This 2017 Cadillac CTS-V Is Over $100,000, But Its Worth It

The Cadillac CTS-V sedan has been around for over a dozen years and once started at just $49,300. The next generation debuted in 2009 and the MSRP got a bit higher, now reaching close to $60,000. The latest generation, including this 2017 that I just spent a week with, starts at almost $86,000. Add in $16,270 in options and there is a $103,260 car that Cadillac just parked outside my house. Is this really a six figure car, or did the CTS-V double in price and lose its manual transmission option over the last decade for no discernible reason? Let’s find out!

OK, let’s talk numbers. In today’s money the original CTS-V would cost $62,546.49 and the second generation would run you $76,121.49, which are both still a far cry from the $85,995 that General Motors wants for the latest car. So there is more than just inflation at work here.

The first V-series car was a revelation, a proper 400hp V8 super sedan it hit 60 in 4.6 seconds, ran low 13s in the quarter mile, and pulled an 7:59 on the Nürburgring Nordschleife. That’s all still fairly quick in today’s world. The first generation V car was built on the Sigma platform, which was a Cadillac-specific midsize RWD layout that GM used for a decade to carry most of their lineup. The CTS-V was much beefier, with larger roll bars, better springs, and big Brembo brakes. The star of the show was the LS V8 from the C5 Chevrolet Corvette Z06 as well as the same Tremec 6-speed gearing found in the 2-seat Chevy. It was a hell of a start.

The second CTS-V was a an evolution of a good thing using the Sigma II platform which was a larger, wider version of the original Sigma. Technically it only ever hosted the 2nd generation CTS, but in reality it was quite similar to the Zeta platform used in the re-introduced Camaro and a built off of a decade of use down under at Holden. The LS9 from the Corvette C6 ZR1 gave the V 556 hp and 551 ft. lbs. of torque and still had a manual transmission option. Plus, Cadillac would now sell you a coupe and wagon version of the mighty CTS-V as well, marking the start of a golden age of fast RWD V8 luxury cars. You could get to 60 MPH in under 4 seconds and now hit high 11’s in the quarter. That’s fast.

Weight continued to increase though, generation one weighed in at 3,850 lbs and gen two at 4,250 lbs. So progress came at a price, although it’s hard to argue with the performance numbers.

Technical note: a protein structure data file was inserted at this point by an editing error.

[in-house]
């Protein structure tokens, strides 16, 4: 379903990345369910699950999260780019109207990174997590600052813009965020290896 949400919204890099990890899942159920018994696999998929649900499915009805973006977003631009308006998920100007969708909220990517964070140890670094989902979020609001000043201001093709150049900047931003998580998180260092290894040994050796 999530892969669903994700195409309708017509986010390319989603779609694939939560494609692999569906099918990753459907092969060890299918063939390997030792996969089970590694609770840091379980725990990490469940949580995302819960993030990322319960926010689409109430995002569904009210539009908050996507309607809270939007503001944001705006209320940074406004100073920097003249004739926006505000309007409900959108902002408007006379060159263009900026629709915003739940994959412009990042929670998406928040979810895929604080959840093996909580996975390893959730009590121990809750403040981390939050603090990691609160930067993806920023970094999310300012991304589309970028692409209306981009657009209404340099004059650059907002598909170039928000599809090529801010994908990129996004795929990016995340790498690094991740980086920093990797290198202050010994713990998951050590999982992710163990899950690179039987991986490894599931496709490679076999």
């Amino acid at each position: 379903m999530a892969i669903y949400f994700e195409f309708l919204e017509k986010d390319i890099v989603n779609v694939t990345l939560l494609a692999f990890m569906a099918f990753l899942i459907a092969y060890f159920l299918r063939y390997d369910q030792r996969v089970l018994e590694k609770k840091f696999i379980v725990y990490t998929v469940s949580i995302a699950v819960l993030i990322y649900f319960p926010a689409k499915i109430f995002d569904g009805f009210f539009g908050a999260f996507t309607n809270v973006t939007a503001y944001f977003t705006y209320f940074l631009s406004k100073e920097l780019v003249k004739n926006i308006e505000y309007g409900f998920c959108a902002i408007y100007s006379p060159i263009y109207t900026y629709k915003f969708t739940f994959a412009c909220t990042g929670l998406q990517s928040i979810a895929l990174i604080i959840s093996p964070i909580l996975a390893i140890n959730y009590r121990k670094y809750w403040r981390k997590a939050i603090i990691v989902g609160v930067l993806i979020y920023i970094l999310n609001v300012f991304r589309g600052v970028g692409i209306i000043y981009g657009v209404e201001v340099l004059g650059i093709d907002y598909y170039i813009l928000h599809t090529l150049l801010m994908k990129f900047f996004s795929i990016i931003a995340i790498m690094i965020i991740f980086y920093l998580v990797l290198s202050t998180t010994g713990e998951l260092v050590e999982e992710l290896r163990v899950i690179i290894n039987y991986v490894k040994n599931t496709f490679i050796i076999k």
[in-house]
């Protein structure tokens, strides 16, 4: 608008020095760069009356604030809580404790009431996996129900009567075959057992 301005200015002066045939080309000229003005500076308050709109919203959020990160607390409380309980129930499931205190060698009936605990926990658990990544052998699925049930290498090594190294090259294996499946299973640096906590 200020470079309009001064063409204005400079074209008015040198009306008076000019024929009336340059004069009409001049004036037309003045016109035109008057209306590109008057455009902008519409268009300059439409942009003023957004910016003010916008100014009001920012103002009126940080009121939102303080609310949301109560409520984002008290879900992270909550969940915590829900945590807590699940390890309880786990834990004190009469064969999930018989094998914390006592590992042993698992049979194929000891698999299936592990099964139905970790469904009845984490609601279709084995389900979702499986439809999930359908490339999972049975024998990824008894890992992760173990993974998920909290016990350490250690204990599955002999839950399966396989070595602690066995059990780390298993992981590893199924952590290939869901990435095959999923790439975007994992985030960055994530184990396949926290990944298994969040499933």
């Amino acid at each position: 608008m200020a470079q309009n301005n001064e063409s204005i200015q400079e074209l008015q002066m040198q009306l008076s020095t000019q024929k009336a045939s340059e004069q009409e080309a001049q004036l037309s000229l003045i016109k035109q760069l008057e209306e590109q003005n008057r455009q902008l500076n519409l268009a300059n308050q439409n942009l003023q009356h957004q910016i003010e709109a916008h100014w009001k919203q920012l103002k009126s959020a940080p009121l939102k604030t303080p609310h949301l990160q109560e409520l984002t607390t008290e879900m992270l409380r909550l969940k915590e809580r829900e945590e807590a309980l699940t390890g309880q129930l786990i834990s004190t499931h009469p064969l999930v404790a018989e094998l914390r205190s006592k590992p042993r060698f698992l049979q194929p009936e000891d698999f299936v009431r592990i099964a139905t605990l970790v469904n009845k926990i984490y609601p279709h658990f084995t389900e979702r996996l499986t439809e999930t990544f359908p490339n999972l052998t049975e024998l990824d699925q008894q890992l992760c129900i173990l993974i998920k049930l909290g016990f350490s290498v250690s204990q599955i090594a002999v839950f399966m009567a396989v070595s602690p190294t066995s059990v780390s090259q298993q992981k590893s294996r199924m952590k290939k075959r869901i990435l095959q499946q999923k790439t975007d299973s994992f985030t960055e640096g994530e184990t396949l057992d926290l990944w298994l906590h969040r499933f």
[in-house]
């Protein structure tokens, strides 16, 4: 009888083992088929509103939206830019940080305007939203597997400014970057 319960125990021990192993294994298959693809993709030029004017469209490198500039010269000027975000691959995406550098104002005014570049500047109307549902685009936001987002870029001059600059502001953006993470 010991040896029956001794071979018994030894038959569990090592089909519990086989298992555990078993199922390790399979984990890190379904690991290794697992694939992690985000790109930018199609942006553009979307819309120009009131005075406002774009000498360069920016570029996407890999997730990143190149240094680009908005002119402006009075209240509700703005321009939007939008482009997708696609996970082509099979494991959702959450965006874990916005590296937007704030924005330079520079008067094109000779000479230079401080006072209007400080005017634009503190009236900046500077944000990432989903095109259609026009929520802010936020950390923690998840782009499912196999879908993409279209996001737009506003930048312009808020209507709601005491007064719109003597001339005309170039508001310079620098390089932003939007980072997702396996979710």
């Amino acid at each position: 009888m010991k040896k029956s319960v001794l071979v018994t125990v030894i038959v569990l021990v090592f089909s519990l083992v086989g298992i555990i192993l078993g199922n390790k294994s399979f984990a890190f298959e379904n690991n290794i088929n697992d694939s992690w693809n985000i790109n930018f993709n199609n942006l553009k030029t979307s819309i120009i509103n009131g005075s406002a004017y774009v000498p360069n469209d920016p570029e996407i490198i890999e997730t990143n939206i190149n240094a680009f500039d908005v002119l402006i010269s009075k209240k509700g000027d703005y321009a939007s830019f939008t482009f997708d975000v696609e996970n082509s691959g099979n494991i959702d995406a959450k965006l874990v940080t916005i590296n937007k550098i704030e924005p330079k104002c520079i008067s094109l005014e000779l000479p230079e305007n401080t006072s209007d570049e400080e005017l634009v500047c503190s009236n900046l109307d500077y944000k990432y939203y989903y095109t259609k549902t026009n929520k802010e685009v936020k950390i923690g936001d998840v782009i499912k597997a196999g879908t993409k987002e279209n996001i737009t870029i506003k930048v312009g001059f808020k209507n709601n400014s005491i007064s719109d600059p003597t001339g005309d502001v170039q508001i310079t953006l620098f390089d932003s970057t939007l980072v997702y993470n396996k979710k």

Which brings us to today, the latest Cadillac CTS-V seen here has a 6.2L supercharged LT4 putting out 640 hp and 630 ft. lbs. of torque and technically weighs less than the second generation at 4,145 lbs. But those are just numbers, the car I’ve been driving feels supercar fast while remaining incredibly comfortable. Even if you don’t opt for all the options my loaner car came equipped with, you still get a beast of a car with a multi-mode exhaust that makes all the right noises. Seriously, this thing is addicting, I found myself downshifting almost every time I came to a stop. With the exhaust, I mean “engine sound management”, set on “race” it pops and burbles like the Pratt and Miller SCCA World Challenge CTS-V.

In the twisty bits, the big V show’s its size, it’s not exactly light on its feet. I know it’s a cliche, but this is more of a GT bomber than track attack car. And that’s OK, the average buyer is more likely to take it to a valet than VIR. If they do, there’s a setting for that too, so that no unapproved burnouts happen while you’re having appetizers.

But at $103,260, is the Cadillac worth it? Competition is stiff, but actually put the Cadillac’s price in context. A new E63 AMG sedan will cost you $104,400 and only has 603 hp. The long time king of the segment, the M5 is coming back in 2018 with AWD and 600 hp from a 4.4L twin-turbo V8. Expect a dynamic drive and a similarly dynamic starting price over $100,000.

So the CTS-V MSRP doesn’t seem quite that insane in comparison. Fully option a new one with literally every package and option box checked and you max out at $107,985, which is just $3,585 more than the AMG car starts. Sure, you won’t have a German super sedan, but you’ll have an incredibly super American sedan and I think the price is completely justified. Watch the video for more, if for no other reason to hear that sweet, sweet, exhaust note. I already miss it.

Bonus Pics